How to Grow Shallots

shallot

Don’t be put off by shallots’ uppity reputation. These sweet French onions are a cinch to grow in the vegetable garden. If you can grow onions or chives, you can grow shallots. Shallots are sometimes referred to as potato onions or multiplier onions, although the three are slightly different. Dutch shallot varieties have a more intense onion flavor than French varieties.

Getting Started

Like all onions, shallots grow best in rich, loamy soil with consistent moisture. Spread three to four inches of compost or manure over a sunny garden space and till it to a depth of eight inches. You can buy shallot bulbs at a nursery, or simply pick up some from your grocery store. Just make sure they’re true French shallots and not multiplier onions, which grow easily, but do not taste like shallots.

To plant shallots, separate the bulbs and pop them into the ground with the points up. Space the bulbs four to six inches apart and bury them so the tips are half an inch under the soil surface. In cool climates, plant shallots in early spring. In the south, plant them in the fall.

Keep the soil moist throughout the growing season and feed shallots a couple of times with a top dressing of rotted manure, fish emulsion, or an all-purpose fertilizer. Weeds can quickly overtake your shallot planting, but cultivate carefully. The roots are shallow and easily disturbed. Also, it’s easy to confuse grass with shallot greens. Mark your plantings so you don’t accidentally pull them up.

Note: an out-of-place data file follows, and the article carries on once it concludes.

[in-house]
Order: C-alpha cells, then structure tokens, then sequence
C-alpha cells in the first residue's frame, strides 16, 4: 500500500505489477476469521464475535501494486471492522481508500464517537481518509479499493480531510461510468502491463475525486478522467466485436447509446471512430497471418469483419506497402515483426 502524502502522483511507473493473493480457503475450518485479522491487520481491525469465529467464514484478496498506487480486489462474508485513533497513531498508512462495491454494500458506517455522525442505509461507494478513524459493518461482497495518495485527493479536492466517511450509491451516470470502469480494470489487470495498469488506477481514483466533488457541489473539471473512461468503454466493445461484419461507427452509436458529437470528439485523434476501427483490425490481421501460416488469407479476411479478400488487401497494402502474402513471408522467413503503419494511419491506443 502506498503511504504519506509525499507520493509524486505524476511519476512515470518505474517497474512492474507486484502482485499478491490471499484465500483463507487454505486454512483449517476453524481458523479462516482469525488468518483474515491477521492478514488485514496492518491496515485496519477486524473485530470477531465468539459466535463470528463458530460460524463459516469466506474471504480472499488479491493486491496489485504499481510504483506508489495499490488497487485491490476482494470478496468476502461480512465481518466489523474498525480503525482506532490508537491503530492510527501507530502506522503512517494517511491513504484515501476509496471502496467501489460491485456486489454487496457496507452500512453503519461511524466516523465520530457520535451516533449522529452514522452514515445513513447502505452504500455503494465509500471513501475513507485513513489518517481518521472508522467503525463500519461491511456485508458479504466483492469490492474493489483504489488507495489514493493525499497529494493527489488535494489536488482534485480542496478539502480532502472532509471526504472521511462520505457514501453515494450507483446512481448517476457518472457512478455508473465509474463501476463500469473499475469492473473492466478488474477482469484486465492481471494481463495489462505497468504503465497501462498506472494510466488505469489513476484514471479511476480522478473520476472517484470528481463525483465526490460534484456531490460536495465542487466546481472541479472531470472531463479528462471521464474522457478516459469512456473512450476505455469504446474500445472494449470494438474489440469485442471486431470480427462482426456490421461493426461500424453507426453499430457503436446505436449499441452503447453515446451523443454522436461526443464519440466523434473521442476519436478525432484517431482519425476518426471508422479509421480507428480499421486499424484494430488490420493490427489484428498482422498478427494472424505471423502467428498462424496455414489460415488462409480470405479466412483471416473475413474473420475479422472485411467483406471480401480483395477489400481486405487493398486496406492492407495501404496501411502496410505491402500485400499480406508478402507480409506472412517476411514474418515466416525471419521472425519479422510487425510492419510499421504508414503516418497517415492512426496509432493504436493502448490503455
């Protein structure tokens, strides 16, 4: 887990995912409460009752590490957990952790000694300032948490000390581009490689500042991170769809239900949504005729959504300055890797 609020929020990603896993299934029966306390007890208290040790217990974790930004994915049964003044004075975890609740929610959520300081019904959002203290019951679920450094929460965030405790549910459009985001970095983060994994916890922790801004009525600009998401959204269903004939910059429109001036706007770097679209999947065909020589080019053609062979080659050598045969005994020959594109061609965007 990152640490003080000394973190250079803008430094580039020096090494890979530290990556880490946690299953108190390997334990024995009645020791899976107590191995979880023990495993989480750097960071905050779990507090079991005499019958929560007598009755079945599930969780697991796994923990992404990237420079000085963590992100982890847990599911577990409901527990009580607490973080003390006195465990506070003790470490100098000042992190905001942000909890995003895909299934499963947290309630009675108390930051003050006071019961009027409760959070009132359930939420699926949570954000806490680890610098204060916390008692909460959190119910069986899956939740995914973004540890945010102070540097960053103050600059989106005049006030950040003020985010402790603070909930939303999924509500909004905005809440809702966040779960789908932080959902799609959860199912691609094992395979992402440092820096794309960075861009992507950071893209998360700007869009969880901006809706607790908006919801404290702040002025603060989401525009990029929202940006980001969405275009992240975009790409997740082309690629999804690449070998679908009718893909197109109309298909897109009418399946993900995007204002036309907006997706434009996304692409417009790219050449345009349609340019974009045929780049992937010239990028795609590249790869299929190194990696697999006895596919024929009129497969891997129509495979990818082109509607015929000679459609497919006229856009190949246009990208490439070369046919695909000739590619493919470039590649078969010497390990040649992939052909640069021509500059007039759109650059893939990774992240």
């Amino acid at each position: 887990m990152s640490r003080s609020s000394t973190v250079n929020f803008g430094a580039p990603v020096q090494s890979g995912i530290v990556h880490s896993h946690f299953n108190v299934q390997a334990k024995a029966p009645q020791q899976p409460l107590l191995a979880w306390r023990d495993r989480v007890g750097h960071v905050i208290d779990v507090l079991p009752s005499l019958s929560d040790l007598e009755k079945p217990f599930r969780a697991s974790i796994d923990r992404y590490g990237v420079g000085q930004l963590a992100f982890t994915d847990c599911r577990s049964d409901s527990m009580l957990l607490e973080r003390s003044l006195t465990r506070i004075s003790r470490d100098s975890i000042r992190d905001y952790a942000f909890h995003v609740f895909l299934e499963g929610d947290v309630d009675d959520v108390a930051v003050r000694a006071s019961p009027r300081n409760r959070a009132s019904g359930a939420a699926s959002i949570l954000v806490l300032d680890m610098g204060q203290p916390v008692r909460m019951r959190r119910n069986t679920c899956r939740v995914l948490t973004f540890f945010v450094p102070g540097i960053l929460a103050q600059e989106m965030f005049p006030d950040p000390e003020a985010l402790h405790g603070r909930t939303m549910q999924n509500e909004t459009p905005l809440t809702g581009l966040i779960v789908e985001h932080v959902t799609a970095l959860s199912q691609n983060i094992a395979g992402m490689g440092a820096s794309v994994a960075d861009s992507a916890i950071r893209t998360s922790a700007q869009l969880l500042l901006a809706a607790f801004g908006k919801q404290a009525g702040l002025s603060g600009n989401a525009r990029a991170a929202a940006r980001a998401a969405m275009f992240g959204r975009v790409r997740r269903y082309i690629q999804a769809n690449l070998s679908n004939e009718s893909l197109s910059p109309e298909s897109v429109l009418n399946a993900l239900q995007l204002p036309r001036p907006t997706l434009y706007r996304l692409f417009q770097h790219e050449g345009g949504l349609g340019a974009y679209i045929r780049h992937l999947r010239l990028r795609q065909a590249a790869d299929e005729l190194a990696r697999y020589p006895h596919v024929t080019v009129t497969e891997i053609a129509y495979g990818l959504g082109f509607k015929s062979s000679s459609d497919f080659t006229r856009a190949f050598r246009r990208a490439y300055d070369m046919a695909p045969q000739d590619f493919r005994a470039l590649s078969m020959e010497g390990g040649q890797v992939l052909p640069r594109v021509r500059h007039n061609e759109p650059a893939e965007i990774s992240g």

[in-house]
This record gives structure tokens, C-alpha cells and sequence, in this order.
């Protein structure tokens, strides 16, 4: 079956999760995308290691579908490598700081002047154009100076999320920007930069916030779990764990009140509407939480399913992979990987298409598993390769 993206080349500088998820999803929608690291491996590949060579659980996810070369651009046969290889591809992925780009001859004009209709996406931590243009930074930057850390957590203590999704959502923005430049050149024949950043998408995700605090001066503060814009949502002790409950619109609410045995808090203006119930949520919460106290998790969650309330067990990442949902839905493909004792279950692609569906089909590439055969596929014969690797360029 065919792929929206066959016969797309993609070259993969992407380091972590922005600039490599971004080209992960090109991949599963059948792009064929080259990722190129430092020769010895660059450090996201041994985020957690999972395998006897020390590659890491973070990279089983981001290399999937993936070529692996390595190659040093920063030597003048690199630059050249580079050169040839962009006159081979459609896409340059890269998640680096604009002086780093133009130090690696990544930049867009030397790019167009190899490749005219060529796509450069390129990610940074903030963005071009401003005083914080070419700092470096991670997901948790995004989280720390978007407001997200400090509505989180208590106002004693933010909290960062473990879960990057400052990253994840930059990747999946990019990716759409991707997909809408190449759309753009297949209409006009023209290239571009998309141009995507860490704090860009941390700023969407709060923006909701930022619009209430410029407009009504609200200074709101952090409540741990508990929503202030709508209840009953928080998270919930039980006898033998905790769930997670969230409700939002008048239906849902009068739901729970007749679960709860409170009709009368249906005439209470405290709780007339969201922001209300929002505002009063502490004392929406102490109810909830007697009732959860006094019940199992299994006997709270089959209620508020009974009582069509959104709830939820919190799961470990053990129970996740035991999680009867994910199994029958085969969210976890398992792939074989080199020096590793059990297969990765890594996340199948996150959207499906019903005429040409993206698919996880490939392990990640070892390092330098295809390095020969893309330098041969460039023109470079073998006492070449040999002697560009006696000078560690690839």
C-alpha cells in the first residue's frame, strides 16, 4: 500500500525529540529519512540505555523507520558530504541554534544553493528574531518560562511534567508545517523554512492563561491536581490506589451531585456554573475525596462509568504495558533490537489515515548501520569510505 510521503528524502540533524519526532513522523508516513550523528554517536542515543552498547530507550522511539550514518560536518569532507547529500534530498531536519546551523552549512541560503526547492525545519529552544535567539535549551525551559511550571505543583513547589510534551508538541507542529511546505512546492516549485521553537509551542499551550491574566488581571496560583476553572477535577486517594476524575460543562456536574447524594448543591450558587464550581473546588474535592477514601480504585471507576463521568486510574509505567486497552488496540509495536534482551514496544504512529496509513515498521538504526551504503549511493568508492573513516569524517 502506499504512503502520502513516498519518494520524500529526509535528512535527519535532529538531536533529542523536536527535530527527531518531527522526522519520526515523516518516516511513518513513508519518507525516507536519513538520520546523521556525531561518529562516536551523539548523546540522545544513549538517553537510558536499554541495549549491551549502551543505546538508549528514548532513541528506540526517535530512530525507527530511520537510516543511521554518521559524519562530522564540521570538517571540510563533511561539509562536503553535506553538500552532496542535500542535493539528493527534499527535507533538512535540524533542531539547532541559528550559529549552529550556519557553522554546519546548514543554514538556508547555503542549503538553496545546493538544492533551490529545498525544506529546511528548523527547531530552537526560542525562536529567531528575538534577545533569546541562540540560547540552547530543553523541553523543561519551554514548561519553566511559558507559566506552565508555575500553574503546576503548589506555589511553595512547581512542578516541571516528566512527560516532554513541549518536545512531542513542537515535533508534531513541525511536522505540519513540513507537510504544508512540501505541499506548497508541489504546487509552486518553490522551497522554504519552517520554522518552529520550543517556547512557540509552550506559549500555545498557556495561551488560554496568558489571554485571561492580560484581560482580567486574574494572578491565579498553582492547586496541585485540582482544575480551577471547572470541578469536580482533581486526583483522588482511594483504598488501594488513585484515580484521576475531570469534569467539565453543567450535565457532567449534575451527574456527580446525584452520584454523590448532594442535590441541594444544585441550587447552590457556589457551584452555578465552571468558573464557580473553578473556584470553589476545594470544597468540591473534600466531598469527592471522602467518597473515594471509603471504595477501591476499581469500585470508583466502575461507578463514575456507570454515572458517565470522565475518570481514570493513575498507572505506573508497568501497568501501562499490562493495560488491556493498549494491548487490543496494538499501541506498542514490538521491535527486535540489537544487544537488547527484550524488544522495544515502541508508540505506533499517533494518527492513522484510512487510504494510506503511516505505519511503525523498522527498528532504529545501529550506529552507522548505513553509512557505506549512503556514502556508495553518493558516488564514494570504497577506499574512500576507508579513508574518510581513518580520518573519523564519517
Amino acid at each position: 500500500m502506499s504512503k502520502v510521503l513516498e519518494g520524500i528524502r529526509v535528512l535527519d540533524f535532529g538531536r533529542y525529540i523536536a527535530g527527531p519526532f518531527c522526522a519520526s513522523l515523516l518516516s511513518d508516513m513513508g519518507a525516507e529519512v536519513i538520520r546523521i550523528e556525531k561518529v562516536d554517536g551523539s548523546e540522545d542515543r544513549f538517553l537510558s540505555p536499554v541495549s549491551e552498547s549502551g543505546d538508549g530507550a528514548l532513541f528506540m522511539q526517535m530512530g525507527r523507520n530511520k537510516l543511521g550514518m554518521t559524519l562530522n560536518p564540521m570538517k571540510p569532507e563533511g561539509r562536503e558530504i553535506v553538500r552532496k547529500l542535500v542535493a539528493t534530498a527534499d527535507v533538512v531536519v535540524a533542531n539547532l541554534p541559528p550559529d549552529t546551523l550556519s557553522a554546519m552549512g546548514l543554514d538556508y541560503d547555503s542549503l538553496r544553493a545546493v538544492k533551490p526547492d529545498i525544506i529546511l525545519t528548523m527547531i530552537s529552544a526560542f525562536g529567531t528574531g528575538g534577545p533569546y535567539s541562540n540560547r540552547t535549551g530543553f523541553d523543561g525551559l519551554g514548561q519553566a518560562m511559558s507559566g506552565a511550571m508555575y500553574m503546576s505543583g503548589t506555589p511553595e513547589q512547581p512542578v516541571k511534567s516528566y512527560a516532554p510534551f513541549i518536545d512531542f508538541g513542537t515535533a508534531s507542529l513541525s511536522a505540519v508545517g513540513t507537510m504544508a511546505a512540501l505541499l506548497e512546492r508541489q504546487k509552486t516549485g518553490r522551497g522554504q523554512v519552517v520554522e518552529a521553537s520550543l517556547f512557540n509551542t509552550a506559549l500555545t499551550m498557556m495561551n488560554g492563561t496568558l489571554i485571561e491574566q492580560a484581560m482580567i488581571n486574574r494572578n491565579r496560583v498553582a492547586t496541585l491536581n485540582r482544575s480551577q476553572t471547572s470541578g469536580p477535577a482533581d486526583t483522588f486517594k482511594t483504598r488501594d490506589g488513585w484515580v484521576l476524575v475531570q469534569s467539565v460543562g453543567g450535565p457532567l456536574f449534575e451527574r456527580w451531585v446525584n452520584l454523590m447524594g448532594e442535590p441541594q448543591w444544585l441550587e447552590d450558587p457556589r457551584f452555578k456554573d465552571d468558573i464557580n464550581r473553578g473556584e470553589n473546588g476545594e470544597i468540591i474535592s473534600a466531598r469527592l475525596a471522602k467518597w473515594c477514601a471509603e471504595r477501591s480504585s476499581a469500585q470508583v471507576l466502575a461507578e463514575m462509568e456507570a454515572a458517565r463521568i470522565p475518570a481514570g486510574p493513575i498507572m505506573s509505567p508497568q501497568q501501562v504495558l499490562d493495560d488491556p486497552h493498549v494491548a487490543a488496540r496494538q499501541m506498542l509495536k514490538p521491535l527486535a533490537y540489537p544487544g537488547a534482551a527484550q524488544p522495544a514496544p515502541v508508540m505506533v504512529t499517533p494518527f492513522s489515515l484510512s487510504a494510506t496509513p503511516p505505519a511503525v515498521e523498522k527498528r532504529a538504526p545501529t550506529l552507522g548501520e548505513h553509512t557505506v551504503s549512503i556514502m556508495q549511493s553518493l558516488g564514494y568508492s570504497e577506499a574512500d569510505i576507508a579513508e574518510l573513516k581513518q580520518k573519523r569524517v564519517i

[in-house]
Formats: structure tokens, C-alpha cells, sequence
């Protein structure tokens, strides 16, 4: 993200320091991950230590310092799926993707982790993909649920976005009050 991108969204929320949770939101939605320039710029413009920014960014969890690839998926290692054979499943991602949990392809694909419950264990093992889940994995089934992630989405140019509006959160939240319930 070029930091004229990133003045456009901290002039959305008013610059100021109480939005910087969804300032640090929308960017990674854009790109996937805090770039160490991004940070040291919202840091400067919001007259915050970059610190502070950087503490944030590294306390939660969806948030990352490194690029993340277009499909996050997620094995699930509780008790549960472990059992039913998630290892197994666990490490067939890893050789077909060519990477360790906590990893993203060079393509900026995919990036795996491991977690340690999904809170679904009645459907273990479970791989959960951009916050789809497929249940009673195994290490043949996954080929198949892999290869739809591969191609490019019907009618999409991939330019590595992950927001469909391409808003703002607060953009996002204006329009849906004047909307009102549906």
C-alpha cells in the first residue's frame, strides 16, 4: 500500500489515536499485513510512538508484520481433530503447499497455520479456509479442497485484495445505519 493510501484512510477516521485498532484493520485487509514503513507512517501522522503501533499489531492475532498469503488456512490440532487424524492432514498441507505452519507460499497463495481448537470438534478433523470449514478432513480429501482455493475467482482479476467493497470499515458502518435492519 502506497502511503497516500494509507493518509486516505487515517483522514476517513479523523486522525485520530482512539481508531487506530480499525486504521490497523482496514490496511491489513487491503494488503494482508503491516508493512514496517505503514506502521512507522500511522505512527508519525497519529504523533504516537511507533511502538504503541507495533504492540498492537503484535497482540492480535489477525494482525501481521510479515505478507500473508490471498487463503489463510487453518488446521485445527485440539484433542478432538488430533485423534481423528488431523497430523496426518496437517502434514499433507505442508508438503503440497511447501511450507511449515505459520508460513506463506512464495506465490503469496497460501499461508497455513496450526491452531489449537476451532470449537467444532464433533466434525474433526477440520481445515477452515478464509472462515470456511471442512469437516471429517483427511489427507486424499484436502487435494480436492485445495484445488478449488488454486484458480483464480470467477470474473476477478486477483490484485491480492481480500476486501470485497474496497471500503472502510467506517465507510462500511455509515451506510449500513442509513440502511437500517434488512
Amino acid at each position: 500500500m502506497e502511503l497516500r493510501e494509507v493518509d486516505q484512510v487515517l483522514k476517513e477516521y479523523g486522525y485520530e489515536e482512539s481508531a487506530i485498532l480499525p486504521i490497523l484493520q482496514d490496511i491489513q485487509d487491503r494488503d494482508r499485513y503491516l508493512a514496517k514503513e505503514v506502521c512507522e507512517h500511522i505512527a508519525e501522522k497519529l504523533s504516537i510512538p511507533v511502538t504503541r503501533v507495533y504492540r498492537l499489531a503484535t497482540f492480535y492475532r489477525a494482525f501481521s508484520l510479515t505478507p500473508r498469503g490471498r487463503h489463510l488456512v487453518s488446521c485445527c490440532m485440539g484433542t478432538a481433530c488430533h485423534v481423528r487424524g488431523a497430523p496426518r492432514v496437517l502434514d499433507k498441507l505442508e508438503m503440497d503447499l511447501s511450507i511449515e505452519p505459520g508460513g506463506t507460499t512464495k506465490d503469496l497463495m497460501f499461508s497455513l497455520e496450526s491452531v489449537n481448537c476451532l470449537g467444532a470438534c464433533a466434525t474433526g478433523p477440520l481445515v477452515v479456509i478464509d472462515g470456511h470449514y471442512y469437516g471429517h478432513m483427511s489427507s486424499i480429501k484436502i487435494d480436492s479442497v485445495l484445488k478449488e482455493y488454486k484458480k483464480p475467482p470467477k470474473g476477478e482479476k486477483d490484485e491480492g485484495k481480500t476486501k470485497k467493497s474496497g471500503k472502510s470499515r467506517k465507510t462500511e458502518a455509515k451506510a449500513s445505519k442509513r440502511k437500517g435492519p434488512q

Pests And Diseases

You probably won’t experience any pests or diseases with shallots, although they are susceptible to the same problems onions occasionally experience—namely, onion thrips and onion maggots. Onion thrips are sucking insects. They pierce the tender leaves and suck the juices. Hose them off with water or apply insecticidal soap. Onion maggots cause the bulbs to rot. Spray insecticidal oil or soap spray on the ground to deal with them, or install floating row covers immediately after planting.

Harvest

Shallots are ready to harvest when the leaves wither and die down. Dig them up gently. Instead of forming one bulb, you’ll find clusters of small shallots instead. Lay them on warm soil to dry for a few days or place them on screens in a warm, dry location. Then braid them by their withered leaves or store them in baskets or mesh bags. Save a few to plant the following spring.

Varieties

Unless you order from a catalog, you might not have a choice of shallot variety. Take the time to find an heirloom variety such as Zebrune for best results.

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